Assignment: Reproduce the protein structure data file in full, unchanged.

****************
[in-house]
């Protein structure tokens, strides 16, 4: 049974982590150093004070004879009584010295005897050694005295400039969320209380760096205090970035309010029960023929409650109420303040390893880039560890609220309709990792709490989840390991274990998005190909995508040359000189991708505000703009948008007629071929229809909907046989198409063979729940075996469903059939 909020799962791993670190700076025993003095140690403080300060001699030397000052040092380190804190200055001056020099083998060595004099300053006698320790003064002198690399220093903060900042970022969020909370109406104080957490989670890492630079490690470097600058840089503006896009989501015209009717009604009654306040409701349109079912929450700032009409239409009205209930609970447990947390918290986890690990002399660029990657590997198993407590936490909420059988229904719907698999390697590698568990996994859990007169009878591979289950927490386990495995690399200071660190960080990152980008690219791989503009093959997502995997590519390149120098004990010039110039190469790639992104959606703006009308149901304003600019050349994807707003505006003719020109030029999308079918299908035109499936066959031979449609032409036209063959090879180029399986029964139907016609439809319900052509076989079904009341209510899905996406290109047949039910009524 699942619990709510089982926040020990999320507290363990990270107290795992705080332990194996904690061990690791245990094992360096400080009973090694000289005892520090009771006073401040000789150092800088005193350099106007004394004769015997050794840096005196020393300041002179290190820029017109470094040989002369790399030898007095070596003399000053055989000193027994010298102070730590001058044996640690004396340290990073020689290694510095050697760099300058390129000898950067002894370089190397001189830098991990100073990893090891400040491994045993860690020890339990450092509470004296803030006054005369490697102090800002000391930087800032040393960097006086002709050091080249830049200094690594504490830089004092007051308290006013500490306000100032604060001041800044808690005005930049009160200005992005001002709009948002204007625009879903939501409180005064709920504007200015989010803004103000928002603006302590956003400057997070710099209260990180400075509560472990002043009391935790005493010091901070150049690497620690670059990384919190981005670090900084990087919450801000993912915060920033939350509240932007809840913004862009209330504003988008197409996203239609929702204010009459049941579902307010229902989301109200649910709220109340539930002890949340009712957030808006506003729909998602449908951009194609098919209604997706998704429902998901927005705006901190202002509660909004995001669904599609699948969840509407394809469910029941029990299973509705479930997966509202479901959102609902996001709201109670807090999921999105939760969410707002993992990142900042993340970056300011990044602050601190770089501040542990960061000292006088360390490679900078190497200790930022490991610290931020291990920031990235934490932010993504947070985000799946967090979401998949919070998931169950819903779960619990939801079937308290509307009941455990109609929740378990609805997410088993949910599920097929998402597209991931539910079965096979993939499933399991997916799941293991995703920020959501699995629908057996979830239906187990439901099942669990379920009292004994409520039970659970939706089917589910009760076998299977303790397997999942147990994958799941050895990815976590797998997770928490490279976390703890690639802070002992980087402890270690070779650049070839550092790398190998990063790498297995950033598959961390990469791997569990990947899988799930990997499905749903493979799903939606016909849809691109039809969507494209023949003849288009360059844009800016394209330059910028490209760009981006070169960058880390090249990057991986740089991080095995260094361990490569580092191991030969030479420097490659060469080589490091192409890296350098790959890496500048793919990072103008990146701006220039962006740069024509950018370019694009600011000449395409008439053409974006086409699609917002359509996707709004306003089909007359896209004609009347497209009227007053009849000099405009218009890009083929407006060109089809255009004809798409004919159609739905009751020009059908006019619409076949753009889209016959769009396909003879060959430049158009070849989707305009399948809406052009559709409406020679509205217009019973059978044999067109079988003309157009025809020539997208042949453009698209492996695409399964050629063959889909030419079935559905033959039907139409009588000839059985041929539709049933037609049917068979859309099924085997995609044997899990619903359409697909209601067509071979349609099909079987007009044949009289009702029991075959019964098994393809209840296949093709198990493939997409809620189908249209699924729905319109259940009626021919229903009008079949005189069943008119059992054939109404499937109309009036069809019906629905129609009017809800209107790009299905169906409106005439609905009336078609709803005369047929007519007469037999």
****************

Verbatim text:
[in-house]
């Protein structure tokens, strides 16, 4: 049974982590150093004070004879009584010295005897050694005295400039969320209380760096205090970035309010029960023929409650109420303040390893880039560890609220309709990792709490989840390991274990998005190909995508040359000189991708505000703009948008007629071929229809909907046989198409063979729940075996469903059939 909020799962791993670190700076025993003095140690403080300060001699030397000052040092380190804190200055001056020099083998060595004099300053006698320790003064002198690399220093903060900042970022969020909370109406104080957490989670890492630079490690470097600058840089503006896009989501015209009717009604009654306040409701349109079912929450700032009409239409009205209930609970447990947390918290986890690990002399660029990657590997198993407590936490909420059988229904719907698999390697590698568990996994859990007169009878591979289950927490386990495995690399200071660190960080990152980008690219791989503009093959997502995997590519390149120098004990010039110039190469790639992104959606703006009308149901304003600019050349994807707003505006003719020109030029999308079918299908035109499936066959031979449609032409036209063959090879180029399986029964139907016609439809319900052509076989079904009341209510899905996406290109047949039910009524 699942619990709510089982926040020990999320507290363990990270107290795992705080332990194996904690061990690791245990094992360096400080009973090694000289005892520090009771006073401040000789150092800088005193350099106007004394004769015997050794840096005196020393300041002179290190820029017109470094040989002369790399030898007095070596003399000053055989000193027994010298102070730590001058044996640690004396340290990073020689290694510095050697760099300058390129000898950067002894370089190397001189830098991990100073990893090891400040491994045993860690020890339990450092509470004296803030006054005369490697102090800002000391930087800032040393960097006086002709050091080249830049200094690594504490830089004092007051308290006013500490306000100032604060001041800044808690005005930049009160200005992005001002709009948002204007625009879903939501409180005064709920504007200015989010803004103000928002603006302590956003400057997070710099209260990180400075509560472990002043009391935790005493010091901070150049690497620690670059990384919190981005670090900084990087919450801000993912915060920033939350509240932007809840913004862009209330504003988008197409996203239609929702204010009459049941579902307010229902989301109200649910709220109340539930002890949340009712957030808006506003729909998602449908951009194609098919209604997706998704429902998901927005705006901190202002509660909004995001669904599609699948969840509407394809469910029941029990299973509705479930997966509202479901959102609902996001709201109670807090999921999105939760969410707002993992990142900042993340970056300011990044602050601190770089501040542990960061000292006088360390490679900078190497200790930022490991610290931020291990920031990235934490932010993504947070985000799946967090979401998949919070998931169950819903779960619990939801079937308290509307009941455990109609929740378990609805997410088993949910599920097929998402597209991931539910079965096979993939499933399991997916799941293991995703920020959501699995629908057996979830239906187990439901099942669990379920009292004994409520039970659970939706089917589910009760076998299977303790397997999942147990994958799941050895990815976590797998997770928490490279976390703890690639802070002992980087402890270690070779650049070839550092790398190998990063790498297995950033598959961390990469791997569990990947899988799930990997499905749903493979799903939606016909849809691109039809969507494209023949003849288009360059844009800016394209330059910028490209760009981006070169960058880390090249990057991986740089991080095995260094361990490569580092191991030969030479420097490659060469080589490091192409890296350098790959890496500048793919990072103008990146701006220039962006740069024509950018370019694009600011000449395409008439053409974006086409699609917002359509996707709004306003089909007359896209004609009347497209009227007053009849000099405009218009890009083929407006060109089809255009004809798409004919159609739905009751020009059908006019619409076949753009889209016959769009396909003879060959430049158009070849989707305009399948809406052009559709409406020679509205217009019973059978044999067109079988003309157009025809020539997208042949453009698209492996695409399964050629063959889909030419079935559905033959039907139409009588000839059985041929539709049933037609049917068979859309099924085997995609044997899990619903359409697909209601067509071979349609099909079987007009044949009289009702029991075959019964098994393809209840296949093709198990493939997409809620189908249209699924729905319109259940009626021919229903009008079949005189069943008119059992054939109404499937109309009036069809019906629905129609009017809800209107790009299905169906409106005439609905009336078609709803005369047929007519007469037999």